Another useful feature is an ability to define a custom action and invoke it on a button click. To define an action, add the following to your cockpit.yml file:

  type: action
  description: "Action description"
  buttonText: "Perform"

buttonText field is optional. If not provided, “Perform” will be used. description is also optional and will be used instead of a param name if provided.

Android app


Another new param type is color. When you define a parameter as color type, Cockpit will display its preview next to the value. Supported color formats are #RRGGBB and #AARRGGBB. You can define color param with a following piece of yaml:

  type: color
  description: "Font color"
  value: "#FFFFFF"

description is optional; will be used instead of a param name if provided.


Slider can be useful to pick a value from within a predefined range for example age, font size, etc. You can define one for Cockpit as follows:

  type: range
  description: "Font size"
  min: 6
  max: 48
  step: 1
  value: 36

description, as in all other params, is optional. step is optional as well. If not provided, 1 is assumed. At last, value is optional—if not provided, min value is used.


Another useful feature in Cockpit 2.2.0 is a step param. It can be used with numeric values and provides + and - buttons, so you can change the value step by step in either way. You can define a step param with the following piece of code:

  type: step
  value: 36
  step: 2
  min: 20
  max: 60
  description: "Total price font size"

min, max and description are optional.


A read-only param can be useful when you just want to display some information in the Cockpit panel. A build version is a good example. To define a read-only param, use:

  type: read_only
  description: "Version"

description, as usual, is optional.


When your set of params gets more and more complex, it’s only natural you’d want to group them into some meaningful sections. That’s why we’ve introduced groups. Using this feature is really simple—you just need to add group field to the complex param definition. If you don’t provide a group for a param, it will be assigned to Default one.

Listening for changes

To make the most of the debug panel, it’s nice to have a way to observe changes of the params. That’s why Cockpit generates appropriate methods for you: for value changes, you can use addOnParamNameChangeListener() and removeOnParamNameChangeListener(), for list selection changes, you can use addParamNameSelectionChangeListener and removeParamNameSelectionChangeListener, for actions, which don’t change by design, but only get invoked, you can use addParamNameActionRequestCallback() and removeParamNameActionRequestCallback().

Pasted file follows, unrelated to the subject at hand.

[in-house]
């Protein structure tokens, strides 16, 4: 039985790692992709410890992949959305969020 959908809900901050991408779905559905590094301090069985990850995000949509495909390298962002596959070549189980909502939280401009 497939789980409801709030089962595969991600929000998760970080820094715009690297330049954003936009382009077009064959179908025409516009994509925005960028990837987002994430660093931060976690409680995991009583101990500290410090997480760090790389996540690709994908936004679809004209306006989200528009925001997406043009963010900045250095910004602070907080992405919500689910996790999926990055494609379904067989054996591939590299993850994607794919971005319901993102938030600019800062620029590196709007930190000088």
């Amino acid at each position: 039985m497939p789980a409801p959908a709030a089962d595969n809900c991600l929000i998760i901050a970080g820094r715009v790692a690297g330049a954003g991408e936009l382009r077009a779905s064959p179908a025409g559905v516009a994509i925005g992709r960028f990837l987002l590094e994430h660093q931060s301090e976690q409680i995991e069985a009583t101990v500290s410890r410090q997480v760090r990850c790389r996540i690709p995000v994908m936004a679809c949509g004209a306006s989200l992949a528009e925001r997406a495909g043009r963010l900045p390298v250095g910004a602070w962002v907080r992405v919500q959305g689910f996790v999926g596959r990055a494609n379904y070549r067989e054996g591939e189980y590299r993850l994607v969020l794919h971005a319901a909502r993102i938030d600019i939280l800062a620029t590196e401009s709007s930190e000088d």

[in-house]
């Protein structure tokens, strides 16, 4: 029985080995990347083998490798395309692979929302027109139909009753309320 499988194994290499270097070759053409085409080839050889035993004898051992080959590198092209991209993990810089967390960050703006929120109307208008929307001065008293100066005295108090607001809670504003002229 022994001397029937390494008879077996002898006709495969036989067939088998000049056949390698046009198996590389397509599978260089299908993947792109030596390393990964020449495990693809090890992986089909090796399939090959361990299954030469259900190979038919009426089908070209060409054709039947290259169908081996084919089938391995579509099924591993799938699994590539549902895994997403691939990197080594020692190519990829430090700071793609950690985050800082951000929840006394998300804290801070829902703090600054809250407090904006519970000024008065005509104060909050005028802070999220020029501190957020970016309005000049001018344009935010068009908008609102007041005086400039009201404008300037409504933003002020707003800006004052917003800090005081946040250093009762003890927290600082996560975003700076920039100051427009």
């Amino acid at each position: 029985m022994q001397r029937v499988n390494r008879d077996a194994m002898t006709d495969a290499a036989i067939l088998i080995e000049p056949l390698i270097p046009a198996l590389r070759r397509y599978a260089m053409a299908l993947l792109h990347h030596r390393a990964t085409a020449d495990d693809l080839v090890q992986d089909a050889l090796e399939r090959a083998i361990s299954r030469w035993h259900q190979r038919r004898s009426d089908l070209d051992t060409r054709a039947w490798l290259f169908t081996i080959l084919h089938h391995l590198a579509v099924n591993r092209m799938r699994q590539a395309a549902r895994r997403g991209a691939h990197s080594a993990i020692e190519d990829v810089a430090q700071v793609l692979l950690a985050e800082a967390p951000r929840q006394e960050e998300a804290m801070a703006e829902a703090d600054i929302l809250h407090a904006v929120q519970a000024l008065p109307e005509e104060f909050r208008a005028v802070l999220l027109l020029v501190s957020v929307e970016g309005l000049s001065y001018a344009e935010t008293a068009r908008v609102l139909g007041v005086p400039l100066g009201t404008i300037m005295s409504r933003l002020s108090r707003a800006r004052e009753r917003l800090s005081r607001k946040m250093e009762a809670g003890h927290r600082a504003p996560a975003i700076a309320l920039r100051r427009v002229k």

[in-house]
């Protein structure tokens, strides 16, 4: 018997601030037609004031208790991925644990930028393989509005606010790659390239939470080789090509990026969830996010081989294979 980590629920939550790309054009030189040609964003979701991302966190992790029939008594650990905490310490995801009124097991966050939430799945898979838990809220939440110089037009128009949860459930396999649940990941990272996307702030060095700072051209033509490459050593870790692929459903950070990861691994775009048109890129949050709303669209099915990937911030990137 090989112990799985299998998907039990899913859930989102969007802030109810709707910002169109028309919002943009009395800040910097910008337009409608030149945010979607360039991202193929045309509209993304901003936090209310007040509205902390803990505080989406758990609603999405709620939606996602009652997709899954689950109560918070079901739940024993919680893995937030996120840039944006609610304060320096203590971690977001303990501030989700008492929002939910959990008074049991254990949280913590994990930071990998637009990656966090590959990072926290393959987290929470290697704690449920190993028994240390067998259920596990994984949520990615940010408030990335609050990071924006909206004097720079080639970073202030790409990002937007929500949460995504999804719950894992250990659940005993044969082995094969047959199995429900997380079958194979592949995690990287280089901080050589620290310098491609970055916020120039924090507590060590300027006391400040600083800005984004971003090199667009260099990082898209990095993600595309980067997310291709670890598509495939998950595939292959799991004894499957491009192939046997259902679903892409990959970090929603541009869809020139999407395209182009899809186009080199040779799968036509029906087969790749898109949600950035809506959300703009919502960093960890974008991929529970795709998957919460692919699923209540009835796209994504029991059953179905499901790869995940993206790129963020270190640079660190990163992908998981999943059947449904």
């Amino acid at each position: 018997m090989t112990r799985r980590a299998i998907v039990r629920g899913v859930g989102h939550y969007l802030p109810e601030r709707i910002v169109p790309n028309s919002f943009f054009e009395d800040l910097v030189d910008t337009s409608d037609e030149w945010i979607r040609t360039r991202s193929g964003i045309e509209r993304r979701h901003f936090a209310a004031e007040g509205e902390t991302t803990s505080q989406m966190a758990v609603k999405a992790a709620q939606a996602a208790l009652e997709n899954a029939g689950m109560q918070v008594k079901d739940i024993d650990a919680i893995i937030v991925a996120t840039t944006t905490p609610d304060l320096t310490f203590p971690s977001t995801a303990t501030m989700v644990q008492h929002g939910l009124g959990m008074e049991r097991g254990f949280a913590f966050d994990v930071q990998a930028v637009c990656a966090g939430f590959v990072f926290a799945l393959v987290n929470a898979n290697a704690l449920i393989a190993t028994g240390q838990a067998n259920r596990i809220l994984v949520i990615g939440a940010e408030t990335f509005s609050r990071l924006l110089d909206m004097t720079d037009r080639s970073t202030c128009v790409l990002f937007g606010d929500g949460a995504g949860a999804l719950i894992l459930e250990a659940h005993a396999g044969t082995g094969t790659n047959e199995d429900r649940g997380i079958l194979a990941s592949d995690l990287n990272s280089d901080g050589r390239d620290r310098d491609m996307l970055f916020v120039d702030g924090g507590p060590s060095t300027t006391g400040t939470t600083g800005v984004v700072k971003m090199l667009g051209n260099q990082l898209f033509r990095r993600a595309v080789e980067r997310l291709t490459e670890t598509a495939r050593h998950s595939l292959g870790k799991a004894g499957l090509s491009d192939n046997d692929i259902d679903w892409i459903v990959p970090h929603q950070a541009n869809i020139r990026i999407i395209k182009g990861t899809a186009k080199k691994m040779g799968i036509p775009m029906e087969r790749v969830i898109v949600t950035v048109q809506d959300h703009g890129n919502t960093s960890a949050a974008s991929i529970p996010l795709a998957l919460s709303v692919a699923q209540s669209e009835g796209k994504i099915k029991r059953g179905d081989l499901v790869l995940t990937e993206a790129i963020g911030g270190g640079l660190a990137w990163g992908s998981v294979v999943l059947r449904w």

Restoring default values

After integrating Cockpit into one of our projects, we found out that it would be handy to be able to restore default values of the parameters after some changes. Because of that we’ve added both a feature of restoring default values globally and per each param. To restore the default value, you just need to press curved arrow icon and the change will get applied immediately.


UI features and design

After adding some new features we came to the conclusion that we really need some neat UI design. One of our designers did a great job and provided us with a very nice one you can see in the current version.

On top of that, we decided it would be nice to be able to actually see your application under the debug panel. To achieve that, we’ve introduced a bottom sheet fragment you can pull down to fit half of the screen’s height. That way you can update your params and observe the screen underneath.

What’s next?

We still have some ideas to develop in our library. At the moment we’re very proud of how Cockpit evolved and grew from version 1.0.0. We’re happy we were able to learn a lot and have fun during its development. We’d like to see the developers use Cockpit in their projects and are super curious about the feedback. Take a look at our repository and stay tuned for more!


MartaSoftware Engineer